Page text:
My father once taught me a trick question that he used to use in a college class on forest-fire control. He asked his students this question: If there was a fire coming from a certain direction and the wind was coming from another direction, what is the best thing to do?
Some of the students said, ‘The first thing to do is to get the fire brigade.’
Some others said, ‘The first thing to do is to get the fire extinguisher.’
Yet others, said, ‘The first thing to do is to allow it to burn out.’
The right answer said my father is to ‘run like hell and pray for rain’.
But few students ever got the right answer.
The best way is to know that there are times to bail out, there are times to quit, there are times to run, there are times to leave the struggle and there are times to devote time for joy!
Before I entered the police profession, I worked as a supervisor in a stone quarry, overseeing blasting of rocks, breaking of stones and transporting them in trucks.
Then I became a teacher and I thought that it was the best profession in the world moulding young minds. But I had to change my profession and I became a policeman. Ultimately I gave up planning life but giving my best to the work that came my way.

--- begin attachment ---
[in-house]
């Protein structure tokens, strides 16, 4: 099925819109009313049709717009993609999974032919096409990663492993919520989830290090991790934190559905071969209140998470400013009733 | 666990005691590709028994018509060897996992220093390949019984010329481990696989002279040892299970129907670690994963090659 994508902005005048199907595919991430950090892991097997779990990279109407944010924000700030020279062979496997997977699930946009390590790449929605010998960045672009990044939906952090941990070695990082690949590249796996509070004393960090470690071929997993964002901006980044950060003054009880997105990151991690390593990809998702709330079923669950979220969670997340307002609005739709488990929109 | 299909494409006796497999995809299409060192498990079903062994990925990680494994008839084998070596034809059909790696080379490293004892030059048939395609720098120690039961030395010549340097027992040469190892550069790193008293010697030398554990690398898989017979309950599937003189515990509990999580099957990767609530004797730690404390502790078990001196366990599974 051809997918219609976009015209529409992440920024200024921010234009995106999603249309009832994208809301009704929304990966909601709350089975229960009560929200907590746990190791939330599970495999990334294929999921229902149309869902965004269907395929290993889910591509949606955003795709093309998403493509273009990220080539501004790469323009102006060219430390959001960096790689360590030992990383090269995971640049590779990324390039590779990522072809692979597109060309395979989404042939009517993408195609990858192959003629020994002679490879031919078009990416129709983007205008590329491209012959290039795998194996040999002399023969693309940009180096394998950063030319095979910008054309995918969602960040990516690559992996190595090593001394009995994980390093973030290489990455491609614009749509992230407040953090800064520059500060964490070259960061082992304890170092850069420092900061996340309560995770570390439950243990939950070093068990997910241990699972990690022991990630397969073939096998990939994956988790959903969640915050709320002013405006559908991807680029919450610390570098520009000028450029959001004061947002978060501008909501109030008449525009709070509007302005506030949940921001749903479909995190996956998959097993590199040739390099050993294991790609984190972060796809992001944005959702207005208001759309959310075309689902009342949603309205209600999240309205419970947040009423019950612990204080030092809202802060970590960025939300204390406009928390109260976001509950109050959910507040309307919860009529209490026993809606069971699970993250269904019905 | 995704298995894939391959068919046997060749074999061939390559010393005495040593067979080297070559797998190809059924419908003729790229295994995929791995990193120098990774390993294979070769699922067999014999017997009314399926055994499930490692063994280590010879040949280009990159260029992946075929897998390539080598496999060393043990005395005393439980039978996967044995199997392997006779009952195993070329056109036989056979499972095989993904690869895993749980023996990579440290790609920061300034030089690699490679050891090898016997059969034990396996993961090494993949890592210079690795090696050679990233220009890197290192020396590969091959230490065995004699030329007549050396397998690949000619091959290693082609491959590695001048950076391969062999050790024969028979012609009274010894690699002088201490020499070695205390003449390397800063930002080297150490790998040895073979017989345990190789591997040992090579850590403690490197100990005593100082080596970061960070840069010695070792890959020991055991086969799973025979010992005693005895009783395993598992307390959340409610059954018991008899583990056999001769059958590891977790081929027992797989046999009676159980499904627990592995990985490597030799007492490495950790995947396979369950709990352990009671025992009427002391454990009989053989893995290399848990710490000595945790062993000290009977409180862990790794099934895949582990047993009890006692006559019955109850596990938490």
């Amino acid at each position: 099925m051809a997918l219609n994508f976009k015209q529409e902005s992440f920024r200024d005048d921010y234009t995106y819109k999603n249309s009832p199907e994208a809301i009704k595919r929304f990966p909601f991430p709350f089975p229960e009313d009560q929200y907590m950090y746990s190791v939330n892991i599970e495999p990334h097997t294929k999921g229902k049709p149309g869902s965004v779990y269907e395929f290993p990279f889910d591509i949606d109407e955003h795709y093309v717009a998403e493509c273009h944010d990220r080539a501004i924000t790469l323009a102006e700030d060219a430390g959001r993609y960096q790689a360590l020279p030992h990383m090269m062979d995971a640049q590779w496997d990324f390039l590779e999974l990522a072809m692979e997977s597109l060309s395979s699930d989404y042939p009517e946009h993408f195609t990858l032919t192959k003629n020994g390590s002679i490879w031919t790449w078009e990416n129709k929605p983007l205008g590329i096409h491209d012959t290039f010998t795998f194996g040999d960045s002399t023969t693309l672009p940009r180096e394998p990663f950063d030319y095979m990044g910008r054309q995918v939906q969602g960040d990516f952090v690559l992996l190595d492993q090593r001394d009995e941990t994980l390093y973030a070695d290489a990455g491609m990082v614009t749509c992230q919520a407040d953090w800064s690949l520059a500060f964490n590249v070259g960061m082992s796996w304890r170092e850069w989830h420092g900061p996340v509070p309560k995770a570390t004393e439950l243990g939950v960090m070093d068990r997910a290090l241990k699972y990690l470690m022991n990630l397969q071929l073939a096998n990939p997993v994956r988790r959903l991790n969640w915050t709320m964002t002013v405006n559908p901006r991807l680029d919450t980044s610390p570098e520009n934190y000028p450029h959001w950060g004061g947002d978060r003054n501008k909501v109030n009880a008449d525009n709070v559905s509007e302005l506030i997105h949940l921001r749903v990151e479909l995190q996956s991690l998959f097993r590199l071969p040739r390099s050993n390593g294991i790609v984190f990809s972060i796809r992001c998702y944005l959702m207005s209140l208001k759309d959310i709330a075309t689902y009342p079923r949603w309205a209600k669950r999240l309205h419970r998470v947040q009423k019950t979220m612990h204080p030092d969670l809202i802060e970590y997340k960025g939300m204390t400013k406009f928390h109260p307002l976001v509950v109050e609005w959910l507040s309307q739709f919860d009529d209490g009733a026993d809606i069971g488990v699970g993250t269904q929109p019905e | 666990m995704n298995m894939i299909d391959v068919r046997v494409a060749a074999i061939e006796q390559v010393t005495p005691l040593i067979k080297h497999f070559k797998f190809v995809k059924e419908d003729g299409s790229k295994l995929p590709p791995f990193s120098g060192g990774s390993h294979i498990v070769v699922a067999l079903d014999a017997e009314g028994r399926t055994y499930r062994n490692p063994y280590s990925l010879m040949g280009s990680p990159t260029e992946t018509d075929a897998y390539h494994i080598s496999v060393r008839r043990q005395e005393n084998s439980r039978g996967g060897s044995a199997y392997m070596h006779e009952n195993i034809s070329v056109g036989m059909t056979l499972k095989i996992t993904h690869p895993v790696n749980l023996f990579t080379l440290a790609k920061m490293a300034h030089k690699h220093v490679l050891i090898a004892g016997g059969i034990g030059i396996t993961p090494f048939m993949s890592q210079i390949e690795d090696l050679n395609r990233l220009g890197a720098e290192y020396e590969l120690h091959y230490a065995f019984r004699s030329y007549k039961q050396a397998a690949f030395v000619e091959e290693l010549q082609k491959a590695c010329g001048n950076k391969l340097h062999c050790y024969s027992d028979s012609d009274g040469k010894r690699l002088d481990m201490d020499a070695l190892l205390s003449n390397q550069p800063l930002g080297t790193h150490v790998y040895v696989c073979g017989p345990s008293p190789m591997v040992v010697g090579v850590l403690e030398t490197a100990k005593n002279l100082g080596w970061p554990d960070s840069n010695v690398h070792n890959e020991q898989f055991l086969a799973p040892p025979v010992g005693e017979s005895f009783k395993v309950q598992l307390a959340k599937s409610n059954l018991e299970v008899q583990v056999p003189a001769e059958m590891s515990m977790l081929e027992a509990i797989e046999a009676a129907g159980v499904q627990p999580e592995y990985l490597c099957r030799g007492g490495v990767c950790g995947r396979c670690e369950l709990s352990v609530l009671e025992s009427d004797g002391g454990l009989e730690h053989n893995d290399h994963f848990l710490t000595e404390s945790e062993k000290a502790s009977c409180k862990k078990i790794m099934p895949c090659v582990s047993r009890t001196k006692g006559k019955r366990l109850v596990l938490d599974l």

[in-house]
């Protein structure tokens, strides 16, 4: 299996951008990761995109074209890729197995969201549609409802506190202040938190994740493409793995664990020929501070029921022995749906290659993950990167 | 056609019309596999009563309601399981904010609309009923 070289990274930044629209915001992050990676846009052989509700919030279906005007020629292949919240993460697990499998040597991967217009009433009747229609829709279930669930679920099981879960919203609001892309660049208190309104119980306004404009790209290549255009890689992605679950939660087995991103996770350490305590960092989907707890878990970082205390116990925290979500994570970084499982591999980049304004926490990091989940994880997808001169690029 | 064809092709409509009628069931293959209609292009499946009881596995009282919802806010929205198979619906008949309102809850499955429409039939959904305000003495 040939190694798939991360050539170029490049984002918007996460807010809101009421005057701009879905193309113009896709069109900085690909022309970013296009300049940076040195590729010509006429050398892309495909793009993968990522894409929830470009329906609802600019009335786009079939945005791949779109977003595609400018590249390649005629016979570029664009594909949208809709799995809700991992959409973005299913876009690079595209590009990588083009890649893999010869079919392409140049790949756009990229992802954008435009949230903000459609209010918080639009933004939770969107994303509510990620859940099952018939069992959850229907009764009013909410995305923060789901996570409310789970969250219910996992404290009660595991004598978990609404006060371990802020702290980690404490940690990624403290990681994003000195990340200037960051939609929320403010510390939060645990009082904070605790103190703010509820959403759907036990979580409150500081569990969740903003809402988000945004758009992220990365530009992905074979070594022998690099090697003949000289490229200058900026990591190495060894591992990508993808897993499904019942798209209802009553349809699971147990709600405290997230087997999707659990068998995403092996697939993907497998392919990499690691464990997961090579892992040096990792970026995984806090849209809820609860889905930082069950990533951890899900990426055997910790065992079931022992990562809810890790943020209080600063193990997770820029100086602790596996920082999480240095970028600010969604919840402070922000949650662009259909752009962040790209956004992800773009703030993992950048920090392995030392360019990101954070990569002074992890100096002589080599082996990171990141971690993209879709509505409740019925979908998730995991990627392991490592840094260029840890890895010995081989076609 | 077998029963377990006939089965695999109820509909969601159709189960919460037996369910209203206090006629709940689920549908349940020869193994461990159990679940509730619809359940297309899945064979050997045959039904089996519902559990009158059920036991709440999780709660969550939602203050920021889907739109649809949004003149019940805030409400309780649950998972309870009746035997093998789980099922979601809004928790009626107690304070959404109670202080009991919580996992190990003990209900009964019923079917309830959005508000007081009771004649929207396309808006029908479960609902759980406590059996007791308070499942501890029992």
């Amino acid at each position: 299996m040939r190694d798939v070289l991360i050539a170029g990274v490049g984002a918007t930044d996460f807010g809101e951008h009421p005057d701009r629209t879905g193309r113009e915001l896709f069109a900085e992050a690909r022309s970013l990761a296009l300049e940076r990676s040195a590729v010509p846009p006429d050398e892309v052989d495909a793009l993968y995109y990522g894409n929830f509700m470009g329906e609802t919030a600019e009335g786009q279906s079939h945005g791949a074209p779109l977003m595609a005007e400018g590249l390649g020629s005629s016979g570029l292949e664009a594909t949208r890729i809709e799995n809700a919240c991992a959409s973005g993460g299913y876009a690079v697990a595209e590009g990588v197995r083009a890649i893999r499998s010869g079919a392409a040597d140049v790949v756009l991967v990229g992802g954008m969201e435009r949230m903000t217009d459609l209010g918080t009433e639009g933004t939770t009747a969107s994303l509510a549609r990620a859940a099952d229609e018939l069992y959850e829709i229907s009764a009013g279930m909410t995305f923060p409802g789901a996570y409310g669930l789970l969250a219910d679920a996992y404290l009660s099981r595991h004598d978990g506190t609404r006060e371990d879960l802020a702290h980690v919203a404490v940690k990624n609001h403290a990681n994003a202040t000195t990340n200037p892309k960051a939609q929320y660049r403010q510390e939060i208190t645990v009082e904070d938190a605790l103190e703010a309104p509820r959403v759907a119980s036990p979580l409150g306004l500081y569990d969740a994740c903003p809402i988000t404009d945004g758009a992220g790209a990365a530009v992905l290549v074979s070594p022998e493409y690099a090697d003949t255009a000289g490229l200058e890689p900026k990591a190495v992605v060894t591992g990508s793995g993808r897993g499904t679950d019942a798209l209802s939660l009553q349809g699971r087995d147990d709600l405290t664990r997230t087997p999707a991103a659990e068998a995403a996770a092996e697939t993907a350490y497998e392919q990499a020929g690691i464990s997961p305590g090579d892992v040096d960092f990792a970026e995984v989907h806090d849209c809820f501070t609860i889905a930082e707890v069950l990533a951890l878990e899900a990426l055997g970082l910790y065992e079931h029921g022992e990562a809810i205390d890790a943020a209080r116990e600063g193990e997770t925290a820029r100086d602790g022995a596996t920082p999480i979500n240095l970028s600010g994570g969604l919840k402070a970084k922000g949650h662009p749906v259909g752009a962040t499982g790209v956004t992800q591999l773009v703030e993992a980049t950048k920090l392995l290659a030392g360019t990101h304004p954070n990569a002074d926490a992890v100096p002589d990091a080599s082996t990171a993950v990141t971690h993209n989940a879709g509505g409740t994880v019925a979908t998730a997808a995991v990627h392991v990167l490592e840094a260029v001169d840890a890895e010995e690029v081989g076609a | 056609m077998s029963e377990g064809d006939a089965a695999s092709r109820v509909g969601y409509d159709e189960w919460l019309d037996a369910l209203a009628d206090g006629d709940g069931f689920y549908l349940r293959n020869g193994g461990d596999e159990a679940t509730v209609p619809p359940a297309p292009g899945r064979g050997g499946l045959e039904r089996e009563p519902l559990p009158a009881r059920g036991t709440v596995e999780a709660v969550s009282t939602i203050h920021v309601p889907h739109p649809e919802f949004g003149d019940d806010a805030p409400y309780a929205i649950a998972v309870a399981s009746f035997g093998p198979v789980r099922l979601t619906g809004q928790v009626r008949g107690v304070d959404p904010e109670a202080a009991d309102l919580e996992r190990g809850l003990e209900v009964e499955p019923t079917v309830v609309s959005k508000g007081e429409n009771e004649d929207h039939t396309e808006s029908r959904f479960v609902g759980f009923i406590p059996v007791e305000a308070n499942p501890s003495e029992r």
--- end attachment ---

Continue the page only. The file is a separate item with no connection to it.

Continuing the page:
To stay tuned to your path requires that your mind remain focussed on the present, as this provides a constant feedback that helps to assess and reassess your goals.
We pick up signals in our mind, body and spirit that tell us what we are doing is right or wrong.
If you start hating what you are doing or who you are with, if you get depressed, have aches and pains, have a chronic knot in the guts, and engage in justification and rationalization, maybe, you need to reassess what you are doing.
One of the mysteries of life is to find the right path to travel. Happiness comes from the way we accept or reject the path to travel. Happiness comes from the way we accept or reject the path that unfolds. Listening to our hearts and listening to our bodies and turning into the things that bring joy is the secret of a successful journey.